Loki’s eyes are closed. His voice is low but firm, a tone that leaves no room for argument, and Thor obliges, though reluctantly. He knows he has already pushed Loki well beyond his usual limits. He bites his lip for a second, thinking.
Changing the subject is his best option. And there’s an idea at the back of his mind that has been there for about a day or so, and maybe it’s the drink, but just now that idea is sounding more and more plausible.
“Hey,” he finally says. “You remember Haskell?”
Loki opens his eyes, and his brow creases, a look of complete confusion on his face. “Haskell? That old baker?”
Thor nods. “That’s the one. He made that amazing bread with the malted ale mixed into the dough, you remember?”
“I remember you convincing me to help you sneak some of it from his kitchens.”
“That was your idea and you know it.”
Finally, for the first time tonight—perhaps for the first time in years—Thor sees a genuine smile cross Loki’s face, and he actually laughs. It’s a quiet laugh, but as real a laugh as Thor’s ever seen. “Your memory is terrible,” Loki says, shaking his head with the ghost of a smile still on his face. “You were the one who wanted to sneak it in the first place, I was just the reason we almost got away with it.”
Thor takes one more sip from the bottle, nods, and hands it over to Loki so that he can drain the last of it. “You were the mastermind behind the whole thing, though,” he argues. “I never would have tried it if you hadn’t convinced me it was possible. ‘Oh, don’t worry, brother, I can distract Haskell, leave it to me.’ That’s what you said.”
“It almost worked, save for one little detail. And to be fair, you also forgot to factor Heimdall into the equation,” Loki says. “It’s not my fault you got into so much trouble as a child that Odin needed his all-seeing guard to keep an eye on you at all times.”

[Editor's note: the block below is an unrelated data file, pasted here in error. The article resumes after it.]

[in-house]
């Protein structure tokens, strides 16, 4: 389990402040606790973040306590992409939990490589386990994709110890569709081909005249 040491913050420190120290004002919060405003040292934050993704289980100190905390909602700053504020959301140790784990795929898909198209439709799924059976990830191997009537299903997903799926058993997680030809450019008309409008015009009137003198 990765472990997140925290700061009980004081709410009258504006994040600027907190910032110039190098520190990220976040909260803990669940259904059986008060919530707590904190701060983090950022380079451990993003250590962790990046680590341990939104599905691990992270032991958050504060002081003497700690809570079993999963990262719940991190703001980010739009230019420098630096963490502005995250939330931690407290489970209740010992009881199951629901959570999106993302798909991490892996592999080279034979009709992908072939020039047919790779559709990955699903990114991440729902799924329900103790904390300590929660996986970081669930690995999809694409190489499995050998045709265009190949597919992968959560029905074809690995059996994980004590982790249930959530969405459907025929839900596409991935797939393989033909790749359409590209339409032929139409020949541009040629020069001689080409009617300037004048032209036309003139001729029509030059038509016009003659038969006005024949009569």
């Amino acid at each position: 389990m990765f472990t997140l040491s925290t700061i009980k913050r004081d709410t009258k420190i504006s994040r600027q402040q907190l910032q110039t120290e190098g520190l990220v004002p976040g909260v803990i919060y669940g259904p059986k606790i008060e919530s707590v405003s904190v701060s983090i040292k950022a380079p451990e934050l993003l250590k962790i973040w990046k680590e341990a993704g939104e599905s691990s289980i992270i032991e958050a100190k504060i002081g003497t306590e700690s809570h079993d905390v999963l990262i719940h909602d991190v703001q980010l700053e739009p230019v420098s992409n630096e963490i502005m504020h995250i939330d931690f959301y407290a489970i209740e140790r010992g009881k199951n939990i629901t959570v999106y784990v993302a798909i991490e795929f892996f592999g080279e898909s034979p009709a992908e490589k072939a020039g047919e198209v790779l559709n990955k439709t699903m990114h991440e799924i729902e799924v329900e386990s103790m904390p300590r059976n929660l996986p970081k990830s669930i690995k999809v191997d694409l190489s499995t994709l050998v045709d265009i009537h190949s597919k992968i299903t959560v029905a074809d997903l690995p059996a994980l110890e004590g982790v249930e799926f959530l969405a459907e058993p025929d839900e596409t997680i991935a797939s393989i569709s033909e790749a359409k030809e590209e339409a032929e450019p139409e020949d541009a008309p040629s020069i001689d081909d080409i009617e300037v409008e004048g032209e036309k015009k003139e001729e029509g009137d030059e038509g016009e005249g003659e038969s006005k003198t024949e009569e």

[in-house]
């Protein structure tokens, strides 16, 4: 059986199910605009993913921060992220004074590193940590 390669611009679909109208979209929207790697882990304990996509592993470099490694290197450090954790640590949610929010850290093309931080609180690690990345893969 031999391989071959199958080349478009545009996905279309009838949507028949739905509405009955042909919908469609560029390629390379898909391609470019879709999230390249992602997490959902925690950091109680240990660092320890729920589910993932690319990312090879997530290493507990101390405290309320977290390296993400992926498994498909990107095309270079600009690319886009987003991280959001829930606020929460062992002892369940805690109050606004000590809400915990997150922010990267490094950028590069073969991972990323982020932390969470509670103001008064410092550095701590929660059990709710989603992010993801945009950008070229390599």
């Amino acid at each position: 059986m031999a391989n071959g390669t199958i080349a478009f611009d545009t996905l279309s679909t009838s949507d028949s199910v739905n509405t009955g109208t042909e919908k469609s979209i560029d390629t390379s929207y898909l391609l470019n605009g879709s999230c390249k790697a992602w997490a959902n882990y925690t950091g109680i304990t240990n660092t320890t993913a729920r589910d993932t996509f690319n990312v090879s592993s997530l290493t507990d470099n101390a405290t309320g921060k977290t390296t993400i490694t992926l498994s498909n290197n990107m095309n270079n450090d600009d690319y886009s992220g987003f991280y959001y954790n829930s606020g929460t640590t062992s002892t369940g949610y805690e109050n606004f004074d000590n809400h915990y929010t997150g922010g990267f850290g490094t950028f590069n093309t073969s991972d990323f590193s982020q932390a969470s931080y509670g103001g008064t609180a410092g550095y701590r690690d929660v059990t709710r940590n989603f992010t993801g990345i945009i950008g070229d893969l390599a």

Thor scrunches up his nose in disagreement. “Wasn’t it, though?”
“Perhaps some of the trouble was my fault,” Loki admits, barely holding back a laugh, and oh, Thor thinks, his little brother is definitely drunk now. It’s a rare moment that Thor finds Loki without an intricate facade in place, without his carefully formulated expressions and quick fake grins, without his walls up.
“That bread was worth it, though, wasn’t it?”
Loki raises his eyebrows and nods slowly, staring off into space again, and Thor can’t help but remember the two of them huddled together in their childhood bedroom, tearing through the bag of stolen goods, blissfully unaware that Heimdall was just a few minutes from cutting their celebration short.
“You know,” Thor says, treading carefully, “there might be a way we could get more of it.”
Loki shoots him an incredulous look. “You’re not suggesting Haskell is still alive. He was ancient, and that was—what, eight, nine-hundred years ago?”
“No, he’s not,” Thor agrees. “He passed on a few centuries ago. But… he had a son and a daughter, and he taught both of them all of his best secrets before he passed.”